Malaria Guide

Malaria is a disease that is caused by a parasite and it can be fatal. It is a tropical disease that is spread through mosquito vectors and actually caused by five different types of plasmodium parasite. You can become infected by malaria if an infected mosquito bites you as it can inject the parasite into your blood stream.

Malaria has been eliminated in some parts of the world such as the United Kingdom and the United States of America but it is still a prominent problem in a number of other countries. It is an endemic in some areas and causes between one and three million deaths, most of which occur in Sub-Saharan Africa. It is possible to catch malaria if you travel to any of the hotspots where malaria is an endemic. Figures show that there are 300-500 million cases of malaria worldwide so it is still having a huge impact on human health.

There are five different types of parasite that cause malaria. The most common parasite is Plasmodium falciparum, which resides in Africa. Once the parasite gets into the blood, it can travel around the body to the liver where it multiplies and then infects the red blood cells. It can cause a number of problems within the body and some symptoms associated with this disease include fever, chills, sweats and headaches. If this disease is left untreated, it can be fatal as it can cause cerebral malaria and other complications. Usually, if you get the right treatment, you will make a full recovery from this disease.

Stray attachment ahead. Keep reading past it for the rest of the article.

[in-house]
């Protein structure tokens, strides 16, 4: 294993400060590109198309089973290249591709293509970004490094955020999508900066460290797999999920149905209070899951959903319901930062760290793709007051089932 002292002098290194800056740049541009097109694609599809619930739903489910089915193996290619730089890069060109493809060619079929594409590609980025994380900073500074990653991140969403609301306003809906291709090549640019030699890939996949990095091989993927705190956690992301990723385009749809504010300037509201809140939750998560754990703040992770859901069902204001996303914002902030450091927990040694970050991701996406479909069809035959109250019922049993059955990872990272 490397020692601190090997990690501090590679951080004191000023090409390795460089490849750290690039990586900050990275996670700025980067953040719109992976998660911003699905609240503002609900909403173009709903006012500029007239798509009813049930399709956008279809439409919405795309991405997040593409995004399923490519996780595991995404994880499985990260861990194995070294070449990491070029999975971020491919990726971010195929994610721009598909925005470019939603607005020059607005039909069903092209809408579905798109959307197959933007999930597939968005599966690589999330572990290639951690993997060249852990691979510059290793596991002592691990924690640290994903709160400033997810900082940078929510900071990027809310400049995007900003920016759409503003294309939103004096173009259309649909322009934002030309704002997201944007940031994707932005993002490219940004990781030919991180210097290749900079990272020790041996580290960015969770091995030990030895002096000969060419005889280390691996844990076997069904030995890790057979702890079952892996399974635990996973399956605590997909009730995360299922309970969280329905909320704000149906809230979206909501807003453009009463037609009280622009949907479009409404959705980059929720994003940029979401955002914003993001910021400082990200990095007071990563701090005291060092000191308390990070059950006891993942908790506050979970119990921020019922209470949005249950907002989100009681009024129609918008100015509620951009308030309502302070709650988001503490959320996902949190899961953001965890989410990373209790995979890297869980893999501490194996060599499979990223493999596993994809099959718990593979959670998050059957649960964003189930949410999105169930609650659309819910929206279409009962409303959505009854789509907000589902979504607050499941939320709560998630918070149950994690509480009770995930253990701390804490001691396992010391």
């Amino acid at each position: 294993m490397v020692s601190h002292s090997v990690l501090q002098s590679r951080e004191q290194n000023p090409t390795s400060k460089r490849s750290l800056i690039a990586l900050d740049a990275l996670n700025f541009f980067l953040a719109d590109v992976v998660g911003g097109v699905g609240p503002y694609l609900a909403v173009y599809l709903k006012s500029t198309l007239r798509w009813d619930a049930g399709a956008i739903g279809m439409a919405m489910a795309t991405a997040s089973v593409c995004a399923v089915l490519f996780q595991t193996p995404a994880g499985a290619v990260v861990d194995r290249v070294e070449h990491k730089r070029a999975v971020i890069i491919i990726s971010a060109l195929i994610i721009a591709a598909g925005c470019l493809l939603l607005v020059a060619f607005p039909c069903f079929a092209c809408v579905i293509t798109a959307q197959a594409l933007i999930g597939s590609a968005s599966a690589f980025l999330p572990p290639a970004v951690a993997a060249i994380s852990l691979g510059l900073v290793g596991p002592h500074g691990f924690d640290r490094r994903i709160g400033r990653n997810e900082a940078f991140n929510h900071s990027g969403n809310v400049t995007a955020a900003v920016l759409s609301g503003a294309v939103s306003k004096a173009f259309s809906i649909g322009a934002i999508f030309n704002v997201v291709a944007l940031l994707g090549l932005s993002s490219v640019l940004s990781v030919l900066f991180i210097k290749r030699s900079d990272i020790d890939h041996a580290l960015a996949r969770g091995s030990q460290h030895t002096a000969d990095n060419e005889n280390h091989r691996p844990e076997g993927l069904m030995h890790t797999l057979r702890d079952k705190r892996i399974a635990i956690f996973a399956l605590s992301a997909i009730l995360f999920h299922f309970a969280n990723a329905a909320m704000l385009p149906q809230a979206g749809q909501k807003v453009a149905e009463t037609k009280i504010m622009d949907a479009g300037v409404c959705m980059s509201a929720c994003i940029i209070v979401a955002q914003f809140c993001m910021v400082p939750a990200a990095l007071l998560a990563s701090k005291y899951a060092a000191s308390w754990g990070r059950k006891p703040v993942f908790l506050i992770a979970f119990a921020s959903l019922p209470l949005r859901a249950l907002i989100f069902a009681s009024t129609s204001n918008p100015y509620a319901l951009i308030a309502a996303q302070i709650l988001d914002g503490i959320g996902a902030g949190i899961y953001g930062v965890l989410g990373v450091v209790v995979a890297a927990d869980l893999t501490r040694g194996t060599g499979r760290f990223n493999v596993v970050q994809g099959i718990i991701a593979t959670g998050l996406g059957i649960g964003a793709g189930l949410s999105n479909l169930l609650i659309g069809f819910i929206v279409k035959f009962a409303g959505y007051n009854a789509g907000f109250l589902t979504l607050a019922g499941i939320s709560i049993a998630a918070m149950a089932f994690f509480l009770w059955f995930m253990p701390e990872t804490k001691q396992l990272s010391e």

A number of people are at risk of malaria and there are some groups that are more at risk than others. If you do not live in an endemic area and you travel to a malaria hotspot, you are at risk of catching malaria, as you have not built up immunity against the disease. You are also at risk if you are pregnant, immuno-compromised or a young child in an endemic area.

There is no cure or vaccine as of yet for malaria but treatment is effective at reducing the chance of death. Anti-malarials are given both to treat malaria and to prevent you from catching the disease. They are usually given through combination therapy, as there are certain strains of the disease that are drug resistant. When you travel, you are given malarial tablets to help reduce the chance of becoming infected and these are a necessity if you are travelling to a country that has incidences of malaria. Talk to your doctor about further advice before travelling and make sure you understand the risks of malaria.

Causes of Malaria ยป